Busting client-side js/css in WordPress

When was the last time you made a change to a site and the Project Manager or client says something to the affect of “I don’t see the change.” Then you have to tell show them how to clear their cache so the css of js change you made gets updated, not to mention that every other returning user to that site will have the same issue.

I had always meant to fix this issue, but I knew I’d have to add a random query string to each css or js file, and let’s be honest, I’m not going to do that every time.

After poking around on the WordPress Codex, there is a way to completely automate this process so you never have to think about it again.

Enqueue scripts and styles through WordPress

This is something you should be doing anyway, so WordPress knows that these files exist. The Codex have some pretty good docs on css and js enqueuing, but here’s what the syntax looks like that you put in your functions.php:

wp_enqueue_script( $handle, $src, $deps, $ver, $in_footer );
wp_enqueue_style( $handle, $src, $deps, $ver, $media );

As you can see, the css and js enqueue functions are just a little different. The important parameter in here is $ver which stands for “version”.

So what WordPress wants you to do is add a string to that parameter (a date would be appropriate) and when you commit a change to that js/css file, you go in and change that string. When I brought this up to my coworker Matt Meyer, he let me know that there is a way in php to the get last modified date of a file. Perfect! Now we can completely automate this. Here is was your enqueuing code should now look like:

wp_enqueue_style( 'style', get_template_directory_uri() . '/style.css', array( 'fonts' ), filemtime( get_stylesheet_directory() . '/style.css' ) );
wp_enqueue_script( 'main_js', get_template_directory_uri() . '/js/main.min.js', array('jquery'), filemtime( get_stylesheet_directory() . '/js/main.min.js' ), true );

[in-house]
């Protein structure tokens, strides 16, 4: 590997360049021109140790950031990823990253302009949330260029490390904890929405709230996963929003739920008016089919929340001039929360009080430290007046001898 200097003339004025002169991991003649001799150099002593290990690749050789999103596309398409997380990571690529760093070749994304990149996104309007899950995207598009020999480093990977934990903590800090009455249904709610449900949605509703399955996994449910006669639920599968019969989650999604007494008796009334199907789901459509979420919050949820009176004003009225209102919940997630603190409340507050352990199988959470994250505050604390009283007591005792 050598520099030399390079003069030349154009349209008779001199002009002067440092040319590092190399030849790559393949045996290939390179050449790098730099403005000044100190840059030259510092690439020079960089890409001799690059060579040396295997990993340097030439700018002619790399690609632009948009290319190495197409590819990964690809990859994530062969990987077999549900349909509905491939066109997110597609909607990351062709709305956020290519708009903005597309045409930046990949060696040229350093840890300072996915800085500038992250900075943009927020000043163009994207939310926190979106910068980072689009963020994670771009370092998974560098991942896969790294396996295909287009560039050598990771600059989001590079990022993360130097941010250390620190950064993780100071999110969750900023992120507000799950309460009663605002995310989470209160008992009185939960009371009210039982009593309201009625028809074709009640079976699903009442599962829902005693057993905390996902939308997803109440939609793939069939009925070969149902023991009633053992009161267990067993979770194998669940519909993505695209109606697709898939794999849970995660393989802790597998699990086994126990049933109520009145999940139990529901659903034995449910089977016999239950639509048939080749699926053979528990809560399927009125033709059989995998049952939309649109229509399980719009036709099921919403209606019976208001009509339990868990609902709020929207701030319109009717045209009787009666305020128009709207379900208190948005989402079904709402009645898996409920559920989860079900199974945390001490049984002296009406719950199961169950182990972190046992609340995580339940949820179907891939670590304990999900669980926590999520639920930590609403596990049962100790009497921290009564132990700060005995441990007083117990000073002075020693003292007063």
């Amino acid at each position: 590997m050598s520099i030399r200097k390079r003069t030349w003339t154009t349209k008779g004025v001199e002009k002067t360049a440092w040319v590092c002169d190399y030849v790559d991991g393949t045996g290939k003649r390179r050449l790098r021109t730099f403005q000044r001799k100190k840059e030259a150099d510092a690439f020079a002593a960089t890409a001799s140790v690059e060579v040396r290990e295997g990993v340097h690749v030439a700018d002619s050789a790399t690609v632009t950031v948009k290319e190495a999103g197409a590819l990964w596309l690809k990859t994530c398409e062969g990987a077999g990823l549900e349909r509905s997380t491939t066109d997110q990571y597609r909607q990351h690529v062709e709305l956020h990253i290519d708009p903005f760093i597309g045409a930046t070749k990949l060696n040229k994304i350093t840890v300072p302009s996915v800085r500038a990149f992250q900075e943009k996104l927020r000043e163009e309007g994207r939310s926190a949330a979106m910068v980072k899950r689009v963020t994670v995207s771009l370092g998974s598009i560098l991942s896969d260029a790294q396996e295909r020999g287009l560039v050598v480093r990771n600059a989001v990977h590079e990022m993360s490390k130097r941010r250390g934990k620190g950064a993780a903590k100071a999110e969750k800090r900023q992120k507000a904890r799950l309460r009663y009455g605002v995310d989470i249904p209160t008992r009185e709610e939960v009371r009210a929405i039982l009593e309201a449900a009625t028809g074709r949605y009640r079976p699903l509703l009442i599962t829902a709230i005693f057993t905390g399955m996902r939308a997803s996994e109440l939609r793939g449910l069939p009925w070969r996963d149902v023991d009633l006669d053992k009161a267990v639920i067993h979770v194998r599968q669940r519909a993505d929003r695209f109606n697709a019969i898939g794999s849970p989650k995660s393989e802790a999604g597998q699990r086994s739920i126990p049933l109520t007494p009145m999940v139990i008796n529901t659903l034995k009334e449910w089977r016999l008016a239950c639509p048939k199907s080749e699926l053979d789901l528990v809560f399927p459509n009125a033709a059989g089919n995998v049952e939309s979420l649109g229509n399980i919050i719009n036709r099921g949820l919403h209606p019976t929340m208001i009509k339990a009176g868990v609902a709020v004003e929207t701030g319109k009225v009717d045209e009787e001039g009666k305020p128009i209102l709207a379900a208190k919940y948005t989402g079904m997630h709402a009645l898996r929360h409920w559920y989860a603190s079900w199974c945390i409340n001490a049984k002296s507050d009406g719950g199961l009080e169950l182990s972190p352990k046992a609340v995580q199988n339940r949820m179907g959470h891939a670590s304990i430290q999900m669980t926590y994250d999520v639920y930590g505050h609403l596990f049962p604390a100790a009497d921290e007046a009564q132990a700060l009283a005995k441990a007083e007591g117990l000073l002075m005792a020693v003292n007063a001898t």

Notice that I’m using the get_stylesheet_uri() function when setting $handle param, but in the $ver param, I’m using get_stylesheet_directory(). The difference is that get_stylesheet_directory() function outputs a browser-friendly path (like, and get_stylesheet_directory() outputs the full server path (like /home/serveruser/public_html/wp-content/themes/tvengedesign_30/) so php can find the file and read the “last modified” date.

This was the tipping point for me to enqueue everything. I knew it was something I should be doing, but was just too lazy. Now that clients’ cache is automatically busted, I’m sold.

Edit: If you aren’t aware how enqueuing scripts work in the functions.php file, you want to put your enqueues in this function and add the action:

function my_scripts_method() {
    // use wp_enqueue_script() and wp_enqueue_style() here
add_action( 'wp_enqueue_scripts', 'my_scripts_method' );

Thanks to Gordon for pointing this out in the comments. 🙂

Edit 2: Thanks Morgan for pointing out that like a noob, I mixed up get_stylesheet_directory() and get_stylesheet_uri(). I did fix this throughout the article.

By Ryan Tvenge

I'm a web developer and co-owner of Hoverboard that makes cool stuff on the web.

3 replies on “Busting client-side js/css in WordPress”

Also, you should put these enqueue calls inside a function called by the ‘wp_enqueue_scripts’ hook.

This is great info, but I believe you have two functions swapped:
get_stylesheet_directory() returns the path to the current theme folder, and get_stylesheet_directory_uri() returns the URL to the theme folder.
You want to use the 2nd one to pass as $src (the URL to the file) and the 1st to check for filemtime().

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